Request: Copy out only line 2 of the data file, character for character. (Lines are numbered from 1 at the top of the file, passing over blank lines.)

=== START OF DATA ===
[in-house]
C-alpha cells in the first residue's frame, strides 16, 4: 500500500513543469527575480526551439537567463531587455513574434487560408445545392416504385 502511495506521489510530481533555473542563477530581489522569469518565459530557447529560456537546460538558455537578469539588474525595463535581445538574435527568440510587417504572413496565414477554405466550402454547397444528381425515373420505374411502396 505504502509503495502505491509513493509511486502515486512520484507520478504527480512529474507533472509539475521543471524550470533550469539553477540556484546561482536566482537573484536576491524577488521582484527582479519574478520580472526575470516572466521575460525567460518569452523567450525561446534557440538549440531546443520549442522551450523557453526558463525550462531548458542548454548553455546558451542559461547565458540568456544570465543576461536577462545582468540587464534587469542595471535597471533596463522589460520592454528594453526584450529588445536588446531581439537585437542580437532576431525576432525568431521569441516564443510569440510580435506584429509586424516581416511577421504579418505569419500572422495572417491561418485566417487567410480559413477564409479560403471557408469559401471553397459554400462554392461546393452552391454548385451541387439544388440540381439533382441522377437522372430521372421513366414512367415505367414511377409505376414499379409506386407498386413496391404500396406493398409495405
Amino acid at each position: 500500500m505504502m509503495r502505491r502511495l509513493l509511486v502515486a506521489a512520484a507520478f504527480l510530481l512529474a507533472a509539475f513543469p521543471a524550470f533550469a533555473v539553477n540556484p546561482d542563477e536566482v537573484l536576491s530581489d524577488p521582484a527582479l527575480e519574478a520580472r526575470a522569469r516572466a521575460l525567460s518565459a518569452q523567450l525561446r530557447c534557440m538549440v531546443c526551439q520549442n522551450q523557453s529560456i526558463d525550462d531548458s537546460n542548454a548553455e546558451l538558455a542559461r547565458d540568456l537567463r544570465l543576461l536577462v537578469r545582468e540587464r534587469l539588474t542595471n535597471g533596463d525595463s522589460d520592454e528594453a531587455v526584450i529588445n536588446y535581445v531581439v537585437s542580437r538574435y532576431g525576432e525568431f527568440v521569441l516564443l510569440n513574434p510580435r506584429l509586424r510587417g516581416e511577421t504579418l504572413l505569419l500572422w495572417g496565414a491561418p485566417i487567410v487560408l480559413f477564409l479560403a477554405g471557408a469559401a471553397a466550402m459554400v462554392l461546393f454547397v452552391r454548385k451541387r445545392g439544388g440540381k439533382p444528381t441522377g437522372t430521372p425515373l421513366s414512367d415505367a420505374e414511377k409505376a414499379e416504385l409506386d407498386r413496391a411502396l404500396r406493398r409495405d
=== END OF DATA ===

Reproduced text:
C-alpha cells in the first residue's frame, strides 16, 4: 500500500513543469527575480526551439537567463531587455513574434487560408445545392416504385 502511495506521489510530481533555473542563477530581489522569469518565459530557447529560456537546460538558455537578469539588474525595463535581445538574435527568440510587417504572413496565414477554405466550402454547397444528381425515373420505374411502396 505504502509503495502505491509513493509511486502515486512520484507520478504527480512529474507533472509539475521543471524550470533550469539553477540556484546561482536566482537573484536576491524577488521582484527582479519574478520580472526575470516572466521575460525567460518569452523567450525561446534557440538549440531546443520549442522551450523557453526558463525550462531548458542548454548553455546558451542559461547565458540568456544570465543576461536577462545582468540587464534587469542595471535597471533596463522589460520592454528594453526584450529588445536588446531581439537585437542580437532576431525576432525568431521569441516564443510569440510580435506584429509586424516581416511577421504579418505569419500572422495572417491561418485566417487567410480559413477564409479560403471557408469559401471553397459554400462554392461546393452552391454548385451541387439544388440540381439533382441522377437522372430521372421513366414512367415505367414511377409505376414499379409506386407498386413496391404500396406493398409495405